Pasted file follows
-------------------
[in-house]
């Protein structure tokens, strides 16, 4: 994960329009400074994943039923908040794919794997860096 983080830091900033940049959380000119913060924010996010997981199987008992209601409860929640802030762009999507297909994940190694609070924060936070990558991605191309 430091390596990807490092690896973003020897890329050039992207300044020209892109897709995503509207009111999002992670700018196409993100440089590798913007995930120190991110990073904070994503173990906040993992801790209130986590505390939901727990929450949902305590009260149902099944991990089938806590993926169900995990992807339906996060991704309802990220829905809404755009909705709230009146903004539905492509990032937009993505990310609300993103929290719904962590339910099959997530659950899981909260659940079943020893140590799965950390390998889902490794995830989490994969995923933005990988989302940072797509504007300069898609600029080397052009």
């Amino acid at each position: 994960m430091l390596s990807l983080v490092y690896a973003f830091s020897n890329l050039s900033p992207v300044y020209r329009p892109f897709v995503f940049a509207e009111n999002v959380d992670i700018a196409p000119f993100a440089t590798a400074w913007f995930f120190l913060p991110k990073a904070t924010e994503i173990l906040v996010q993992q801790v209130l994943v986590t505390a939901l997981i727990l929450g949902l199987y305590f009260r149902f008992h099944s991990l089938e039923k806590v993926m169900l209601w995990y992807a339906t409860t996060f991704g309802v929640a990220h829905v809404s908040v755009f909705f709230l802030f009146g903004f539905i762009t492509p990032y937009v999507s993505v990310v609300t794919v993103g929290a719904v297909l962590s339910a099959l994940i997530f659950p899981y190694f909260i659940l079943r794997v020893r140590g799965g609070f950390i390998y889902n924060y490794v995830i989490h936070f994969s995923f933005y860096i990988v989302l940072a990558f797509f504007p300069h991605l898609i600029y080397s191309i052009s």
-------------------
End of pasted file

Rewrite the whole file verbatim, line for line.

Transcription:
[in-house]
């Protein structure tokens, strides 16, 4: 994960329009400074994943039923908040794919794997860096 983080830091900033940049959380000119913060924010996010997981199987008992209601409860929640802030762009999507297909994940190694609070924060936070990558991605191309 430091390596990807490092690896973003020897890329050039992207300044020209892109897709995503509207009111999002992670700018196409993100440089590798913007995930120190991110990073904070994503173990906040993992801790209130986590505390939901727990929450949902305590009260149902099944991990089938806590993926169900995990992807339906996060991704309802990220829905809404755009909705709230009146903004539905492509990032937009993505990310609300993103929290719904962590339910099959997530659950899981909260659940079943020893140590799965950390390998889902490794995830989490994969995923933005990988989302940072797509504007300069898609600029080397052009």
């Amino acid at each position: 994960m430091l390596s990807l983080v490092y690896a973003f830091s020897n890329l050039s900033p992207v300044y020209r329009p892109f897709v995503f940049a509207e009111n999002v959380d992670i700018a196409p000119f993100a440089t590798a400074w913007f995930f120190l913060p991110k990073a904070t924010e994503i173990l906040v996010q993992q801790v209130l994943v986590t505390a939901l997981i727990l929450g949902l199987y305590f009260r149902f008992h099944s991990l089938e039923k806590v993926m169900l209601w995990y992807a339906t409860t996060f991704g309802v929640a990220h829905v809404s908040v755009f909705f709230l802030f009146g903004f539905i762009t492509p990032y937009v999507s993505v990310v609300t794919v993103g929290a719904v297909l962590s339910a099959l994940i997530f659950p899981y190694f909260i659940l079943r794997v020893r140590g799965g609070f950390i390998y889902n924060y490794v995830i989490h936070f994969s995923f933005y860096i990988v989302l940072a990558f797509f504007p300069h991605l898609i600029y080397s191309i052009s």